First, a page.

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Slicing Direction Slicing direction: direction used to generate the slices Slicing direction affects the number of cutting-slices The total number of cutting-slices is calculated by enumerating all the range overlapping cases Choose the slicing direction with less cutting-slices S0S1S2 S3S4 S0S1 S2S3 S0S1S2S3S4 Staircase: slicing direction: V 3 cutting-slices slicing direction: H 1 cutting-slice S0 S1 S2 S3 S4

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Outline Motivation Range Patterns and Matching Process-Hotspot Detection System Overview Range Pattern Matching Sub-problem Scalability and Runtime Optimization Experimental Results Conclusion

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Overview Hierarchical dual-grid scheme with matching done on two grid sizes The grid sizes are used to generate the layout matrices and the cutting-slices of the range pattern Matching with the coarse grid identifies locations that are potential matches Match locations are verified on the finer grid size Fine grid size is equal to the manufacturing grid size

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Outline Motivation Range Patterns and Matching Process-Hotspot Detection System Overview Range Pattern Matching Sub-problem Scalability and Runtime Optimization Experimental Results Conclusion

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Worm-like Movement of the Layout Block Matching is done block by block Layout matrix: L[N1][N2], Block: B[h][N2], where min h max min (max): the minimum (maximum) possible number of rows of the range pattern Enumerate all the blocks whose heights are between min and max on each row of the layout matrix Worm-like enumeration: only the top and the bottom rows are changed each time to reuse work done in encoding the previous block Enables incremental encoding and greatly improves runtime min max min

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KMP-based Filter Basic idea: Encode both the block B and the cutting-slice C as 1D strings BE and CE, respectively. Search CE in BE to find all potential matches. All locations that are not matches are filtered out. The potential matches are examined more closely The run-length compression of a column C[j][N] is equal to {b0, b1, …, bn-1}, where 1. bi bi+1 (0 i < n-1) 2. C[j][N] can be represented as a concatenation of n segments, i.e. b0 repeated 0 times, b1 repeated 1 times, and so on 3. Example: is compressed to Binary encoding: with “1” added at the top to distinguish between “01” and “1”: = 213

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Matching Example 1.Encode the slices in the cutting-slice: 1D string: {3, 5, 13, 5, 3} 2.Identify the slices in the block 3.Run-length compression on each slice and encode the slices: {2, 10, 10, 2, 3, 5, 13, 5, 3, 2, 10, 10, 2} 4.Search the encoded cutting-slice {3, 5, 13, 5, 3} in the encoded block by KMP string matching algorithm Columns 5-14 of the block are examined more closely for a true match and the remaining locations are filtered out h N2N2N2N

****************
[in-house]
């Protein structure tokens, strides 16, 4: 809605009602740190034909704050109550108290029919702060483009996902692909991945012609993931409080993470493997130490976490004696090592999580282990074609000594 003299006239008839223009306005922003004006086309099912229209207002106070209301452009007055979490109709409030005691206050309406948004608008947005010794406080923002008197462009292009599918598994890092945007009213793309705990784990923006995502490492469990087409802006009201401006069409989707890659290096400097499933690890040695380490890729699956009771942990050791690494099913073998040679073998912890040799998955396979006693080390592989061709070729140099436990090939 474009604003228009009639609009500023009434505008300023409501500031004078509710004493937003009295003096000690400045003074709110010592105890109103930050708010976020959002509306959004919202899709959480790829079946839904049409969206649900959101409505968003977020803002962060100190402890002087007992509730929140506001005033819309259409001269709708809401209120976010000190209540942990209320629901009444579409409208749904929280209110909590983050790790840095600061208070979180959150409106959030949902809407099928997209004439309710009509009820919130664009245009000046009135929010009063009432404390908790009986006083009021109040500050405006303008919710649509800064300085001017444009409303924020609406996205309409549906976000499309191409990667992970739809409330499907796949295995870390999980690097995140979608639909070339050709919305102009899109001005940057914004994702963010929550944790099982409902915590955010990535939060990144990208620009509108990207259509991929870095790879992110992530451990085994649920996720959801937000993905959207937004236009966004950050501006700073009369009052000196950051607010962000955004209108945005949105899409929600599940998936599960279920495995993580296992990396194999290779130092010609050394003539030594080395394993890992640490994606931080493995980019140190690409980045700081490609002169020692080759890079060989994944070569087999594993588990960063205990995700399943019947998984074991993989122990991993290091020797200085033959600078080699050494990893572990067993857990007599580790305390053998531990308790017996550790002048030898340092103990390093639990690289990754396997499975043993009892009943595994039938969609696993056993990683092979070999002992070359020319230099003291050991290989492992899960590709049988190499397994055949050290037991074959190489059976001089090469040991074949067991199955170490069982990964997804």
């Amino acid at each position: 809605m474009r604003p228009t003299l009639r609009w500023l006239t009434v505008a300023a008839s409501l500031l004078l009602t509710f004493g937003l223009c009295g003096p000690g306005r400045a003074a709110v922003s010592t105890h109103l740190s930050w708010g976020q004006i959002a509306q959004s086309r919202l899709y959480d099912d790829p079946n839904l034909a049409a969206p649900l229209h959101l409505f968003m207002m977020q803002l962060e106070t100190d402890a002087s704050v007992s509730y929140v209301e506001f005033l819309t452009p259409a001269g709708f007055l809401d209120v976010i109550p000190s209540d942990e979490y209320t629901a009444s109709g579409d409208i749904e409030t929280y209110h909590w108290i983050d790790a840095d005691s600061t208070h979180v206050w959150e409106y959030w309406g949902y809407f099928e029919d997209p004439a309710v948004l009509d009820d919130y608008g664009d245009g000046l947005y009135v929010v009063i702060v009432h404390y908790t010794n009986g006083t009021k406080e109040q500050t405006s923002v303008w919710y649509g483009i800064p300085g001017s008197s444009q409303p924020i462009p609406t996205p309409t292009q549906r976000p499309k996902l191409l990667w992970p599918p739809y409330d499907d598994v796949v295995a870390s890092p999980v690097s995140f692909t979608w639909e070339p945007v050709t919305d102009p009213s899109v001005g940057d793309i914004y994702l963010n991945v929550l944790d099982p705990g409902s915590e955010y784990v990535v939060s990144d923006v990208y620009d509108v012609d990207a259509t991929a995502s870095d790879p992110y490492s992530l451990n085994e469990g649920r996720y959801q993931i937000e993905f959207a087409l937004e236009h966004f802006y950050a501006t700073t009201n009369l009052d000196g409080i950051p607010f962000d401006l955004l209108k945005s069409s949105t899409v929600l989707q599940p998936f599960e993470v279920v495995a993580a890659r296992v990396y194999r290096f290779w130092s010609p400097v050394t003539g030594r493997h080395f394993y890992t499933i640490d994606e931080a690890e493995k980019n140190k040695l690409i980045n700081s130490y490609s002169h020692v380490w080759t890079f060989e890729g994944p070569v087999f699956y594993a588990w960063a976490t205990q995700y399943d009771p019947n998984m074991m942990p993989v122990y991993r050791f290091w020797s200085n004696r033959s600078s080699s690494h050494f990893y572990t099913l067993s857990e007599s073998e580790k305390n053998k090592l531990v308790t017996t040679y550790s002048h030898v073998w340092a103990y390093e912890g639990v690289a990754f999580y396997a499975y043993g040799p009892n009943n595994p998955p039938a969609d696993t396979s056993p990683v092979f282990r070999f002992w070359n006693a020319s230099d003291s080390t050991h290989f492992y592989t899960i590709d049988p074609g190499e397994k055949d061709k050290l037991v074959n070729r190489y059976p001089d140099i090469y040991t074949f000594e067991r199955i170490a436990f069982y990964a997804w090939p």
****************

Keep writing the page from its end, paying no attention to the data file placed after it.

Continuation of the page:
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Complexity Analysis of the RPM Algorithm Layout matrix: L[N1][N2], Layout block: B[h][N2] where min h max Slice identification: O(N2) Let the number of identified slices be s (1 s N2), run-length compression takes O(s U), where U is the average time for updating the run-length compression of each slice Incremental binary encoding: O(s) KMP string matching: O(s) The verification process for each potential match: O(1) RPM algorithm for one layout block: max(N2, s U) Total number of different blocks in the layout matrix L[N1][N2] is less than (N1-min+1) (max-min+1) Total time complexity: O(max(N2, s U) (N1-min+1) (max-min+1)) Key factors: Size of the layout (N1, N2), the variation range in the height of the cutting-slice (min, max)

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Outline Motivation Range Patterns and Matching Process-Hotspot Detection System Overview Range Pattern Matching Sub-problem Scalability and Runtime Optimization Experimental Results Conclusion

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Scalability and Runtime Optimization Scalability: window-by-window matching Consecutive windows overlap to avoid loss of matches Runtime: matching on a fine grid size is slow Hierarchical matching strategy: dual grid matching scheme of coarse grid matching followed by fine grid matching

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Outline Motivation Range Patterns and Matching Process-Hotspot Detection System Experimental Results Conclusion

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Experimental Results Platform: Linux 2.4 system, two 2.2 GHz CPUs, 2 GB RAM (only a single CPU used) Totally 5 layouts: D1, D2, D3: metal layers of 0.6 0.6 mm 2 design; D4, D5: metal layers of 1.8 1.8 mm 2 design. All are 65 nm designs The process-hotspot library: Range Pattern# Rects.OverlapMultiple Patterns? Bird5Yes Bridge6Yes Weave4NoYes Zigzag3Yes

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Experimental Results (cont.) Range Pattern Design Name # of MatchesRuntime (s) Score Range Hier.Single-GridHier.Single-Grid BirdD [87.81,97.29] BirdD [85.99,96.84] BirdD [93.22,96.84] BirdD [80.11,96.84] BirdD [80.56,92.01] BridgeD [98.32,98.74] WeaveD [93.40,95.88] WeaveD [93.40,93.40] ZigzagD [93.23,98.73] ZigzagD [97.46,97.46] ZigzagD [93.23,98.73] ZigzagD [97.46,97.46] MountainD [91.00,92.50] StaircaseD [99.15,99.43]

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Discussion Maximum memory used is about 21MB Hierarchical matching runs from a few seconds to 6 minutes Can be embedded in the router to detect process- hotspots Identified process-hotspots can be eliminated by local wire-spreading and/or widening Rip up and reroute with new DRC rules based on the constraints of the range pattern

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Outline Motivation Range Patterns and Matching Process-Hotspot Detection System Experimental Results Conclusion

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Represent process-hotspots as range patterns Propose range pattern matching problem and algorithm Process-hotspot detection system developed to find and score process-hotspots in a given layout Scalable and fast, can work on large layouts, practical for efficiently detecting process-hotspots during routing Future work: Handle range patterns with “don’t care” regions Algorithmic process-hotspot correction scheme Combination with recommended rules to reduce the runtime burden on routers More thorough comparisons with model-based approaches